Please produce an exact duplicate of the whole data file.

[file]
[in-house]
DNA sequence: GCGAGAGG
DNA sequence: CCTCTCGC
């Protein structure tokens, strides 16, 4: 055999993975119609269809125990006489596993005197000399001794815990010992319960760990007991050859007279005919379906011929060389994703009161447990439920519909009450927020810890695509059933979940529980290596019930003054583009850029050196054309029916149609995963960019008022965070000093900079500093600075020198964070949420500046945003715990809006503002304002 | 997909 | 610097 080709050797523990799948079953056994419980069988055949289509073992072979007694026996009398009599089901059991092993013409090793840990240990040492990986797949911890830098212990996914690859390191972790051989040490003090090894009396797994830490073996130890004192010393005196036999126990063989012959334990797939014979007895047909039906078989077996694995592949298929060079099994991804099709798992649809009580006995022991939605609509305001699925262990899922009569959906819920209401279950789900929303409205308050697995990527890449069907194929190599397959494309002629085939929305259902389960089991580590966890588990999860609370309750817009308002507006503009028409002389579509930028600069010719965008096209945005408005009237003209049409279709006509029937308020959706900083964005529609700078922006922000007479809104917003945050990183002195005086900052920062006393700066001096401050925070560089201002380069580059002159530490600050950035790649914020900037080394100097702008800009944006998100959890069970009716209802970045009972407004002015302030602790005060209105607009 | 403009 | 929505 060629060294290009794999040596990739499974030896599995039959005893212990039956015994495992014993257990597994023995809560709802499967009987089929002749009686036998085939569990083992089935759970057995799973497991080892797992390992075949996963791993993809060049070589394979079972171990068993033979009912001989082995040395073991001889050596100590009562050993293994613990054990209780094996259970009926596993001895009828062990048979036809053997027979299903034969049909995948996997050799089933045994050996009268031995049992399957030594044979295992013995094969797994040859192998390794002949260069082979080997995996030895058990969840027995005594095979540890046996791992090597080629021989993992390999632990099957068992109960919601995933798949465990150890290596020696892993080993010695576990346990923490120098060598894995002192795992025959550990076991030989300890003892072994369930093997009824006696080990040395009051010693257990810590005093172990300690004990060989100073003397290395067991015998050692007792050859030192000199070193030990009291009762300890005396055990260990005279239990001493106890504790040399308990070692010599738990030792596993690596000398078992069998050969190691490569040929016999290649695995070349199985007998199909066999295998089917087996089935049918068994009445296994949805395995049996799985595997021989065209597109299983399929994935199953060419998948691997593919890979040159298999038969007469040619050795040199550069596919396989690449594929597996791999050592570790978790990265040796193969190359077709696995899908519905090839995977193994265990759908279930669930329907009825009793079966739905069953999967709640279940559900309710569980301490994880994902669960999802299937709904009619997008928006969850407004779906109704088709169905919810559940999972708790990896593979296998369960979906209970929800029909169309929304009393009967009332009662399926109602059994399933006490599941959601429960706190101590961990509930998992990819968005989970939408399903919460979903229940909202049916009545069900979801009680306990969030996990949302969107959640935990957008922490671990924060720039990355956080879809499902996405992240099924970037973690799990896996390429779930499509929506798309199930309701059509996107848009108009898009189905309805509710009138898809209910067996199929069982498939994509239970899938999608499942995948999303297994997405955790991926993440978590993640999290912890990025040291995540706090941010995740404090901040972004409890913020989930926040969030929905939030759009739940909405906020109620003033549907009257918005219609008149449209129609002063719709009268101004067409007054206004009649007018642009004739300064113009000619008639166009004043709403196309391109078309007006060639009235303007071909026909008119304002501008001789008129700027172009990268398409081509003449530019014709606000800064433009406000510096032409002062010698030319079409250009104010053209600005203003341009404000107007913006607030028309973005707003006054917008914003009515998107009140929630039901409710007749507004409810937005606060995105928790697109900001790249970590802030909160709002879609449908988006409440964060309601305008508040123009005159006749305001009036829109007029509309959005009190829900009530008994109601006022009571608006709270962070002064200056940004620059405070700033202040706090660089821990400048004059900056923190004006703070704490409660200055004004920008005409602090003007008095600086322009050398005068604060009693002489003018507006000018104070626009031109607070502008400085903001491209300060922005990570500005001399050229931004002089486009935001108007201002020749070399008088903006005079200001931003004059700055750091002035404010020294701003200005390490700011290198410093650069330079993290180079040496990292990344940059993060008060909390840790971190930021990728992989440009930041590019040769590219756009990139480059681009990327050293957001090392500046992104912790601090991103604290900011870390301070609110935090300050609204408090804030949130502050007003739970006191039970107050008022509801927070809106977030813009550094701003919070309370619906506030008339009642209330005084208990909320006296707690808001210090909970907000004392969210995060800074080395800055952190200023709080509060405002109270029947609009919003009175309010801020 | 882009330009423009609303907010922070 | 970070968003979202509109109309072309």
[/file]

[in-house]
DNA sequence: GCGAGAGG
DNA sequence: CCTCTCGC
């Protein structure tokens, strides 16, 4: 055999993975119609269809125990006489596993005197000399001794815990010992319960760990007991050859007279005919379906011929060389994703009161447990439920519909009450927020810890695509059933979940529980290596019930003054583009850029050196054309029916149609995963960019008022965070000093900079500093600075020198964070949420500046945003715990809006503002304002 | 997909 | 610097 080709050797523990799948079953056994419980069988055949289509073992072979007694026996009398009599089901059991092993013409090793840990240990040492990986797949911890830098212990996914690859390191972790051989040490003090090894009396797994830490073996130890004192010393005196036999126990063989012959334990797939014979007895047909039906078989077996694995592949298929060079099994991804099709798992649809009580006995022991939605609509305001699925262990899922009569959906819920209401279950789900929303409205308050697995990527890449069907194929190599397959494309002629085939929305259902389960089991580590966890588990999860609370309750817009308002507006503009028409002389579509930028600069010719965008096209945005408005009237003209049409279709006509029937308020959706900083964005529609700078922006922000007479809104917003945050990183002195005086900052920062006393700066001096401050925070560089201002380069580059002159530490600050950035790649914020900037080394100097702008800009944006998100959890069970009716209802970045009972407004002015302030602790005060209105607009 | 403009 | 929505 060629060294290009794999040596990739499974030896599995039959005893212990039956015994495992014993257990597994023995809560709802499967009987089929002749009686036998085939569990083992089935759970057995799973497991080892797992390992075949996963791993993809060049070589394979079972171990068993033979009912001989082995040395073991001889050596100590009562050993293994613990054990209780094996259970009926596993001895009828062990048979036809053997027979299903034969049909995948996997050799089933045994050996009268031995049992399957030594044979295992013995094969797994040859192998390794002949260069082979080997995996030895058990969840027995005594095979540890046996791992090597080629021989993992390999632990099957068992109960919601995933798949465990150890290596020696892993080993010695576990346990923490120098060598894995002192795992025959550990076991030989300890003892072994369930093997009824006696080990040395009051010693257990810590005093172990300690004990060989100073003397290395067991015998050692007792050859030192000199070193030990009291009762300890005396055990260990005279239990001493106890504790040399308990070692010599738990030792596993690596000398078992069998050969190691490569040929016999290649695995070349199985007998199909066999295998089917087996089935049918068994009445296994949805395995049996799985595997021989065209597109299983399929994935199953060419998948691997593919890979040159298999038969007469040619050795040199550069596919396989690449594929597996791999050592570790978790990265040796193969190359077709696995899908519905090839995977193994265990759908279930669930329907009825009793079966739905069953999967709640279940559900309710569980301490994880994902669960999802299937709904009619997008928006969850407004779906109704088709169905919810559940999972708790990896593979296998369960979906209970929800029909169309929304009393009967009332009662399926109602059994399933006490599941959601429960706190101590961990509930998992990819968005989970939408399903919460979903229940909202049916009545069900979801009680306990969030996990949302969107959640935990957008922490671990924060720039990355956080879809499902996405992240099924970037973690799990896996390429779930499509929506798309199930309701059509996107848009108009898009189905309805509710009138898809209910067996199929069982498939994509239970899938999608499942995948999303297994997405955790991926993440978590993640999290912890990025040291995540706090941010995740404090901040972004409890913020989930926040969030929905939030759009739940909405906020109620003033549907009257918005219609008149449209129609002063719709009268101004067409007054206004009649007018642009004739300064113009000619008639166009004043709403196309391109078309007006060639009235303007071909026909008119304002501008001789008129700027172009990268398409081509003449530019014709606000800064433009406000510096032409002062010698030319079409250009104010053209600005203003341009404000107007913006607030028309973005707003006054917008914003009515998107009140929630039901409710007749507004409810937005606060995105928790697109900001790249970590802030909160709002879609449908988006409440964060309601305008508040123009005159006749305001009036829109007029509309959005009190829900009530008994109601006022009571608006709270962070002064200056940004620059405070700033202040706090660089821990400048004059900056923190004006703070704490409660200055004004920008005409602090003007008095600086322009050398005068604060009693002489003018507006000018104070626009031109607070502008400085903001491209300060922005990570500005001399050229931004002089486009935001108007201002020749070399008088903006005079200001931003004059700055750091002035404010020294701003200005390490700011290198410093650069330079993290180079040496990292990344940059993060008060909390840790971190930021990728992989440009930041590019040769590219756009990139480059681009990327050293957001090392500046992104912790601090991103604290900011870390301070609110935090300050609204408090804030949130502050007003739970006191039970107050008022509801927070809106977030813009550094701003919070309370619906506030008339009642209330005084208990909320006296707690808001210090909970907000004392969210995060800074080395800055952190200023709080509060405002109270029947609009919003009175309010801020 | 882009330009423009609303907010922070 | 970070968003979202509109109309072309």